Tuesday, 25 December 2012

Wish me luck!

The more the merrier!
Can an English-speaking journalist get a job in Romania when he's not even in the country? This question has been running around my head ever since I started contemplating the move, and I just took the plunge! Yes, I just sent my CV and covering letter to one of Romania's biggest media groups, on Christmas day no less.

To soften things a little I did start with 'Stimate Domn/Doamna' and end with 'Craciun Fericit!', with the rest in English. At least they can see I'm trying, right? Unlike many Romanian websites, the one belonging to the media group I applied to at least has an English version, which proves that they are  more open-minded than the others.

That's it, isn't it? It's Christmas today, I've got no clue how I'll move to Bucharest if these guys actually DO have a job for me, but where there's a will (and a big salary) there's a way. Wish me luck, and Craciun Fericit to all of you too.

1 comment:

  1. To have some chances you must see what you have that can't be found in Romania and that to be obvious for an employer.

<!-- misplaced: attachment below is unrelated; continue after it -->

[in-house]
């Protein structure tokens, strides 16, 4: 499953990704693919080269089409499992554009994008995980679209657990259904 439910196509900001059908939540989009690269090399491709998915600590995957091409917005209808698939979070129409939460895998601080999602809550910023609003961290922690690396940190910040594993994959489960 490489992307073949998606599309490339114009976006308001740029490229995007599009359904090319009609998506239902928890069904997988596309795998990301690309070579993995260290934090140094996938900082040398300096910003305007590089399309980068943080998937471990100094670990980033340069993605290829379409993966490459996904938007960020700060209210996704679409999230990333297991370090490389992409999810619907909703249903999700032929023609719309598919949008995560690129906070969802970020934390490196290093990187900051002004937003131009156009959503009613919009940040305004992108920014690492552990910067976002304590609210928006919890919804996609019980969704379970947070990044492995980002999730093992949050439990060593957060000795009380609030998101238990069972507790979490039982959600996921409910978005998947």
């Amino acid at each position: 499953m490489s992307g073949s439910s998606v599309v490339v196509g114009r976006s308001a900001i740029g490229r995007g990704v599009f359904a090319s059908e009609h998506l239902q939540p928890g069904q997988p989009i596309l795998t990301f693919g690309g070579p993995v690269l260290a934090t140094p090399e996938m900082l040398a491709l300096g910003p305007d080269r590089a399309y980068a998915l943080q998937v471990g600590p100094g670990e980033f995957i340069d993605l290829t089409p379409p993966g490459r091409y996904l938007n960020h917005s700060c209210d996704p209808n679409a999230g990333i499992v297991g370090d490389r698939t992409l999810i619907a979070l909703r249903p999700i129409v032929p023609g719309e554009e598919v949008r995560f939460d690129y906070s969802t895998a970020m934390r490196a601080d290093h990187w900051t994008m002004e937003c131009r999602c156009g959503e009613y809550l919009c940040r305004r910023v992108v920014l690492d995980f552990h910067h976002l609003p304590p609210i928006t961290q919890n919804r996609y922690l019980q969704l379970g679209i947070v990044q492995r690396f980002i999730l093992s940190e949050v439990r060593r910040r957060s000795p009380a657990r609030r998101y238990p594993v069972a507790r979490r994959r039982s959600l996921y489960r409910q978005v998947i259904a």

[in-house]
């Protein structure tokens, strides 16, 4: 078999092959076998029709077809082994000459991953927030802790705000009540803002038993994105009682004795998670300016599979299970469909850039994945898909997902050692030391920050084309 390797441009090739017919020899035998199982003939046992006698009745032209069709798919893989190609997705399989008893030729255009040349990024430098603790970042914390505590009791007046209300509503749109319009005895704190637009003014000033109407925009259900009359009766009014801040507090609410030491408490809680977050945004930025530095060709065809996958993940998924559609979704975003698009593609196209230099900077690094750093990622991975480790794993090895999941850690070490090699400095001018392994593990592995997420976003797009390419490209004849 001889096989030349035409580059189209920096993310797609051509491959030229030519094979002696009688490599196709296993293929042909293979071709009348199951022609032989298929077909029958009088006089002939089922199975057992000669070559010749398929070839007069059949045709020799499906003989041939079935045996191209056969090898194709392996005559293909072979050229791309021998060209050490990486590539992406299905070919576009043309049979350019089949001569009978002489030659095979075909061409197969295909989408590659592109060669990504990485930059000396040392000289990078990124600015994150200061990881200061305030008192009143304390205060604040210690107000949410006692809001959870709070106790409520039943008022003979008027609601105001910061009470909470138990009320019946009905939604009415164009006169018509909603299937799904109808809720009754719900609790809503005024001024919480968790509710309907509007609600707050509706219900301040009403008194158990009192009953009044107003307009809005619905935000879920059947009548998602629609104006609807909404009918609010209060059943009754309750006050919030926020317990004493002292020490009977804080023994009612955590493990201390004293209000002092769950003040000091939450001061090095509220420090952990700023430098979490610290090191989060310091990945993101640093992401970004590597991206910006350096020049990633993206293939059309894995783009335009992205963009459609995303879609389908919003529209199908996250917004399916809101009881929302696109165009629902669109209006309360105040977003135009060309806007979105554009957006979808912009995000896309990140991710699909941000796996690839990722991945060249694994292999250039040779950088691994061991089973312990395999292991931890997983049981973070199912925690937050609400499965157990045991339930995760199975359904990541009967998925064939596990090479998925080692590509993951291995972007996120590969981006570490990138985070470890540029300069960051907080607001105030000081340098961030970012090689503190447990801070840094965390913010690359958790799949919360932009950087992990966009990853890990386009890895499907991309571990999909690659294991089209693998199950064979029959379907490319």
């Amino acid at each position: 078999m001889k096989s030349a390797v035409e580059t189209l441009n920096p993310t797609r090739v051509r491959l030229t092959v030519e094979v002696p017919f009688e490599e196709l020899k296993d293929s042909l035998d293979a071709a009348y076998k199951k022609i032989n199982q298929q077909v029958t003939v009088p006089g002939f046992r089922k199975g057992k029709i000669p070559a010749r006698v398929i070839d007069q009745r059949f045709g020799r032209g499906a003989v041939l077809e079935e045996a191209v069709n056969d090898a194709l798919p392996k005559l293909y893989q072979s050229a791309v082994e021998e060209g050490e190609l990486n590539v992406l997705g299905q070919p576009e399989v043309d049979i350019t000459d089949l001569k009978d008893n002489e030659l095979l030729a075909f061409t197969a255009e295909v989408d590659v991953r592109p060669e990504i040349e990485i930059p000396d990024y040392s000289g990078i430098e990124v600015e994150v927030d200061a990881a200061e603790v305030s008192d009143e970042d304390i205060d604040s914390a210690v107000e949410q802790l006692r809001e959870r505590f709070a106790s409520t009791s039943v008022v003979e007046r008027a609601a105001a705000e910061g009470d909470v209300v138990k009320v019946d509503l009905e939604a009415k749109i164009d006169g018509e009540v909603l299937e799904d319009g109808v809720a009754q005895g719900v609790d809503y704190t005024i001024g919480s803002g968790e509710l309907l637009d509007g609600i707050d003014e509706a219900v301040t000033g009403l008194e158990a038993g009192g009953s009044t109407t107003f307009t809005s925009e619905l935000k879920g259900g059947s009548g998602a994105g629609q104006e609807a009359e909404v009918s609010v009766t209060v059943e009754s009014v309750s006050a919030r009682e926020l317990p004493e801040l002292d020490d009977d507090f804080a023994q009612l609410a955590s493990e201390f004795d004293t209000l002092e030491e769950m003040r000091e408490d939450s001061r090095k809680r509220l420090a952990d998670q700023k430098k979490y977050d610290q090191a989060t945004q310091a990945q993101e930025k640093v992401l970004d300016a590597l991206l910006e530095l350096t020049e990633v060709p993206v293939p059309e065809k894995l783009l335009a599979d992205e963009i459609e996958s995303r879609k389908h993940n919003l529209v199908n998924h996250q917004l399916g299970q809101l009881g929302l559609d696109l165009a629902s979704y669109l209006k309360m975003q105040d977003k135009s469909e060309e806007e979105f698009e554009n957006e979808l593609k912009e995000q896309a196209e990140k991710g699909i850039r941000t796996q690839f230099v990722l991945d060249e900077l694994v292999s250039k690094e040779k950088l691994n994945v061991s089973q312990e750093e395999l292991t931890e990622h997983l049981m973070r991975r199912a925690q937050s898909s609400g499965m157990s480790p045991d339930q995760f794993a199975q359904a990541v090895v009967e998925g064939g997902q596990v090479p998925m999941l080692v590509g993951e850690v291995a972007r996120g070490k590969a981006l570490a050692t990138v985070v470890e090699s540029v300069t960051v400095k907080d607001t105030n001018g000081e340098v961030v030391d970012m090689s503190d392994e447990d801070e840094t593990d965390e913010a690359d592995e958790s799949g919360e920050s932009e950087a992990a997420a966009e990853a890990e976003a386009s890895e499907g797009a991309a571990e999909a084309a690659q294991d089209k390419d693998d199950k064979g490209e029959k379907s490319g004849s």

I don't think that sending a CV can help anyway. Better try to make a project that could interest them and for which you to work as a manager or in other position.

    Usually, the working regime in Romanian companies is very hard, you work up to 18 or 20 PM, saturdays included, sometimes even sundays.

    The employee's rights are commonly violated and if he doesn't agree is fired and another one from the many jobless who applied is employed.

    Often, the idea is from start to not have the same employee for several years but to exploit to maximum one until he/she leaves and replace with another one.


    So, as I said in another comment, better try to look for a foreign trust working in Romania, not a Romanian company. Few are decent, if any. Esecially in television, the regime is very exhausting.

    Andrei

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